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Dee Guthrie was Kaufmann's ad model

 

October 11, 2011

Delores Lillian Reese Guthrie

Delores Lillian Reese Guthrie, the little South Hills girl who grew up on Rochelle Street in Knoxville and graduated from South Hills High School in 1948 to become one of Pittsburgh's best-known fashion models of the 1950s and 60s, has died.

She died Wednesday, Oct. 5. at the Capital Halquist Memorial Hospice Center, in Arlington, Virginia, at the age of 81 from complications of pulmonary hypertension, a heart-lung ailment. Her death was announced by her former husband, and friend, Andrew Guthrie, a retired NBC News and Voice of America correspondent. She lived the last 21 years of her life in Reston, Virginia, a Washington D.C. suburb.

"Dee" Guthrie, as she preferred to be known, was a familiar figure at Kaufmann's Department store downtown, and in Kaufmann's ads in the Pittsburgh Post-Gazette, and the Pittsburgh Press, and at the Pittsburgh Athletic Club's noon fashion shows.

She is survived by her son, Ian of Boulder, Colorado, a sister Ruth Craig, and brother Robert Reese, of Whitehall, nieces Traci Ann Thompson, Alice Ann Reese and Maura Ann Reese, all of Pittsburgh, and nephews Carl Reese of Poway, California, Brian Reese of Oceanside, California, and John Reese of Butler. Her brothers Murray and Eugene Reese, of Pittsburgh, and her nephew Paul Reese, of Richmond, Virginia, predeceased her.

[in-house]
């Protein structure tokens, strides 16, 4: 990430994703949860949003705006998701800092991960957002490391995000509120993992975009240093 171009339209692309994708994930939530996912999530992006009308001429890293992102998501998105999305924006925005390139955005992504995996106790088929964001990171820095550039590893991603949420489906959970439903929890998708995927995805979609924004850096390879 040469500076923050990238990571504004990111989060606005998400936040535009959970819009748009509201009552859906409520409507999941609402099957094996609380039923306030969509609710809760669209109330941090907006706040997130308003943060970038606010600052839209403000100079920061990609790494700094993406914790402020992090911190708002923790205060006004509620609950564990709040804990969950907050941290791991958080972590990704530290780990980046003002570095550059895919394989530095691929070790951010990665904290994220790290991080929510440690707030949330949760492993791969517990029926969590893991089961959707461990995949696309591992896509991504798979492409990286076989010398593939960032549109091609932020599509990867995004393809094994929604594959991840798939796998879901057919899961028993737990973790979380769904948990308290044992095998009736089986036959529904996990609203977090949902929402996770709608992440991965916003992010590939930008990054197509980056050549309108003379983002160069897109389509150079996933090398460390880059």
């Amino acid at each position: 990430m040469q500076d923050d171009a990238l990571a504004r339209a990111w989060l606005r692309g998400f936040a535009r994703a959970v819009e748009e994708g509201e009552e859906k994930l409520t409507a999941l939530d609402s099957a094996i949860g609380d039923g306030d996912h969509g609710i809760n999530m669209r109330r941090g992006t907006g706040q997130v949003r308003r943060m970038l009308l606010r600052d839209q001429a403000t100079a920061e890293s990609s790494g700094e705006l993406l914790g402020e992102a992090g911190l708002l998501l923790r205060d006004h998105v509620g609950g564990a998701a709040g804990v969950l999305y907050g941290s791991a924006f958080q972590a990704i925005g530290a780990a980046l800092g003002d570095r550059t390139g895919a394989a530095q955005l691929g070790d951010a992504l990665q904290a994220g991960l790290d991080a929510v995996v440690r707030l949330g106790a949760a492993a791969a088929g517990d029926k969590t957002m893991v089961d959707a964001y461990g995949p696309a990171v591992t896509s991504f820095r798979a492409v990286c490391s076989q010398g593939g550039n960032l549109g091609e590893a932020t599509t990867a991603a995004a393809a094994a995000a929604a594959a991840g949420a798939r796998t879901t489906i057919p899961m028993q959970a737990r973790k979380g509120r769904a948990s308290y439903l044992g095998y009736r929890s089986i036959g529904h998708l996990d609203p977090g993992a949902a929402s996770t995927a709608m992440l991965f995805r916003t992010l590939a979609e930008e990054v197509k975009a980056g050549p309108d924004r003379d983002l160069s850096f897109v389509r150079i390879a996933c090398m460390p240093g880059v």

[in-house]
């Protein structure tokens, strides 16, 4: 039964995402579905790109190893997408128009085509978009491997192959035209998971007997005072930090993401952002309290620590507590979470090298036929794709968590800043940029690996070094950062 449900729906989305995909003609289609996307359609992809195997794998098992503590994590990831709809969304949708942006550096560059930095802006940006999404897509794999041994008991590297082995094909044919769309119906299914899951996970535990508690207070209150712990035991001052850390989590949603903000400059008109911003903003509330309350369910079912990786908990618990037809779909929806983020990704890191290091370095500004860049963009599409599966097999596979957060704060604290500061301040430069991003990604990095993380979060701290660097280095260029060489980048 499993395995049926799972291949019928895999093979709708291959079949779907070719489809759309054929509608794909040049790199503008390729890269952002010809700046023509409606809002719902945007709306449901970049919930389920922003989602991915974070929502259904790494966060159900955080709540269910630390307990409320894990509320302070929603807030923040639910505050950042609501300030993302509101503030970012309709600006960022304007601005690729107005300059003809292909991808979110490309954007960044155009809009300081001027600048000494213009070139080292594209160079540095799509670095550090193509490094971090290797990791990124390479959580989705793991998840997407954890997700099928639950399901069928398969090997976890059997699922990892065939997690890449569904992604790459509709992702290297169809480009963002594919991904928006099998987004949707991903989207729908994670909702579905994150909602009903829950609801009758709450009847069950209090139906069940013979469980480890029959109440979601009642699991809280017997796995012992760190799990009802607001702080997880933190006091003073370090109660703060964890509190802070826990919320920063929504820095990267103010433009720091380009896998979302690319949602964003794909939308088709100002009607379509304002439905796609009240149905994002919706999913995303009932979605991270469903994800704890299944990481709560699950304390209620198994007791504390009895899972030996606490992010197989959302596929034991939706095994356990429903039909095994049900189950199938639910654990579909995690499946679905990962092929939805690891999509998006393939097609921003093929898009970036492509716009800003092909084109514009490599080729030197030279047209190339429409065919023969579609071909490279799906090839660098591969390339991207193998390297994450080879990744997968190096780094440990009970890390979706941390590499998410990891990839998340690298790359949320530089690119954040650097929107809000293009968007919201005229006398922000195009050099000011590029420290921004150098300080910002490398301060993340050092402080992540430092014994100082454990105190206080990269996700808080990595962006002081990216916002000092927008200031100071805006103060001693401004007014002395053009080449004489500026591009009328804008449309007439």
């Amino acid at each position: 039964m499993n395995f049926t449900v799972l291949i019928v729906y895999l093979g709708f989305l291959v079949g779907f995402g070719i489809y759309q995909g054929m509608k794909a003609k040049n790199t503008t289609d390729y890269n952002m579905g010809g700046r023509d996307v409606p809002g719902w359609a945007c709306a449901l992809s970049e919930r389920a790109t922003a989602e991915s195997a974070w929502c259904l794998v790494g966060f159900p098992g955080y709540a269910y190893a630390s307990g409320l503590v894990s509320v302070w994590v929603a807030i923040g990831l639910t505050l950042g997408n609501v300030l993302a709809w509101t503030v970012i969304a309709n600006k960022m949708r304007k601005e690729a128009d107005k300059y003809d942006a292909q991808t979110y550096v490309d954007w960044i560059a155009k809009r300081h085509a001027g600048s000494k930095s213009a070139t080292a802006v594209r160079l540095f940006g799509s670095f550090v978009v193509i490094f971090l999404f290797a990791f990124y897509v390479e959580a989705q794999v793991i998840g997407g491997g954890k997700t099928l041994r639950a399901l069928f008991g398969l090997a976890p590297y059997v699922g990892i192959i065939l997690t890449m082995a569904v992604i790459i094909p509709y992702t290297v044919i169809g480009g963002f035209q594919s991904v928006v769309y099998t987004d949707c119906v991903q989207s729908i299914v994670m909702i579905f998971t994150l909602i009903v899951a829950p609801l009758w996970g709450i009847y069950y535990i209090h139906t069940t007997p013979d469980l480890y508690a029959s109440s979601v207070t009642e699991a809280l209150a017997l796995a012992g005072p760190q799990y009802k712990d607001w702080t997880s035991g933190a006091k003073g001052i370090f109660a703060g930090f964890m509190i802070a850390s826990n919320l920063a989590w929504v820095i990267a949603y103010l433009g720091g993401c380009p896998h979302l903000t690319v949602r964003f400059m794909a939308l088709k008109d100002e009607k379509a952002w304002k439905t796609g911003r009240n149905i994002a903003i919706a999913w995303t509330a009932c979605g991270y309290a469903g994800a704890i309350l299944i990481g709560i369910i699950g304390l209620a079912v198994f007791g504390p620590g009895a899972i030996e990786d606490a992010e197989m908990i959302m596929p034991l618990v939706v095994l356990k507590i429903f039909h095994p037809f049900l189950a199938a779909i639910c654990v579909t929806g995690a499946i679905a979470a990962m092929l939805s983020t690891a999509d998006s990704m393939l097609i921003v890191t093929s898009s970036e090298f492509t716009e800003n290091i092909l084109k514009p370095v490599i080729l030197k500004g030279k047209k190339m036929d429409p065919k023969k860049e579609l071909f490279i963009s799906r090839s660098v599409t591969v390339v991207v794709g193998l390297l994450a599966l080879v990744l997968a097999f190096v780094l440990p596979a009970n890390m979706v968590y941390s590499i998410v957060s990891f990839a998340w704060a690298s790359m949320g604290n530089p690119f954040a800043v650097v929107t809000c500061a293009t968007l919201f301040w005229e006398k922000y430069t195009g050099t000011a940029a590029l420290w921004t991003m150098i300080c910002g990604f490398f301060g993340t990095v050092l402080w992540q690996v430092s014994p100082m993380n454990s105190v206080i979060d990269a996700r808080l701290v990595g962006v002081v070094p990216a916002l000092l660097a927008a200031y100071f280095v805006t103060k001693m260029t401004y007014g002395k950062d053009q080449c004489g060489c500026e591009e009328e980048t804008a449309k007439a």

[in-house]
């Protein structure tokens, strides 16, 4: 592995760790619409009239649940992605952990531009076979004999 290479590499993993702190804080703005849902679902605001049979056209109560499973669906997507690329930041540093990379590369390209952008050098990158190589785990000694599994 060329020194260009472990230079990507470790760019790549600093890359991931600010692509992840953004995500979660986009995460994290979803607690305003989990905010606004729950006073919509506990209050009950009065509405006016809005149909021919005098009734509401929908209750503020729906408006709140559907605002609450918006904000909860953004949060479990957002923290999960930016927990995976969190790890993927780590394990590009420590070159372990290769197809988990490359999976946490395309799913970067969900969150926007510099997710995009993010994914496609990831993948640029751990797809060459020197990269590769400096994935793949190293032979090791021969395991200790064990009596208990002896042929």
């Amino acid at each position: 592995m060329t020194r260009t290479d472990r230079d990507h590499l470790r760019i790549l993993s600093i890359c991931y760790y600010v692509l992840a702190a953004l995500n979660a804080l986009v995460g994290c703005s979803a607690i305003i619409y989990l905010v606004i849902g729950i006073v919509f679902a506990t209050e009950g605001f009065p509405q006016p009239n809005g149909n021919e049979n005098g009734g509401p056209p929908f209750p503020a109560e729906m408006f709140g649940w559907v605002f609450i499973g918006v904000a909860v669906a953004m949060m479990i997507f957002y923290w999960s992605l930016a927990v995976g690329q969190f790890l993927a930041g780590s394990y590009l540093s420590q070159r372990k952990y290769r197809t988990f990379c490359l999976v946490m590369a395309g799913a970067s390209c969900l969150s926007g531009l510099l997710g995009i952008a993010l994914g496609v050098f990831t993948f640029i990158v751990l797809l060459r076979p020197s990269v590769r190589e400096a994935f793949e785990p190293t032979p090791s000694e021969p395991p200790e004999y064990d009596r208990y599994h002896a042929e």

Dee Guthrie was born December 7, 1929, and grew up in Knoxville. After graduation she went to work for Carnegie-Illinois Steel Corporation, which merged with U.S. Steel. Within a few years, she was executive secretary to then-CEO Roger Blough's top Pittsburgh-based assistant.

She also began modeling for Kaufmann's Department store and appeared frequently in the store's ads in The Pittsburgh Press and Post-Gazette. She modeled at the Pittsburgh Athletic Club, ushered at hundreds of Pittsburgh Symphony Orchestra concerts, and found time to dance with World War II veterans at the local VA hospital with men whose psychological disorders kept them institutionalized.

Moving to New York City in 1962 to follow her fashion career, she married Andrew Guthrie, an NBC News writer. When Guthrie was assigned to cover the Viet Nam War, Dee moved to Hong Kong where she studied Cantonese. When her husband was transferred to Cleveland, Ohio, she became chairman of the local UNICEF chapter. A congregant of Trinity Episcopal Cathedral, she was lauded in a review of the Cathedral's service by the Cleveland Press Religion Editor for her "meaningful" reading of scripture

Delores Lillian Reese Guthrie

Later in life, she worked at the Washington international law firm of White & Case, where she was, for 11 years, executive secretary to former Nixon and Ford Administration Deputy Transportation Secretary John Barnum. The couple divorced in 1987 and Dee retired in 2005.

She was a founding member of the Smithsonian Institution's Museum of the American Indian, and a member of Washington National Cathedral, where she helped build houses for Habitat for Humanity.

 

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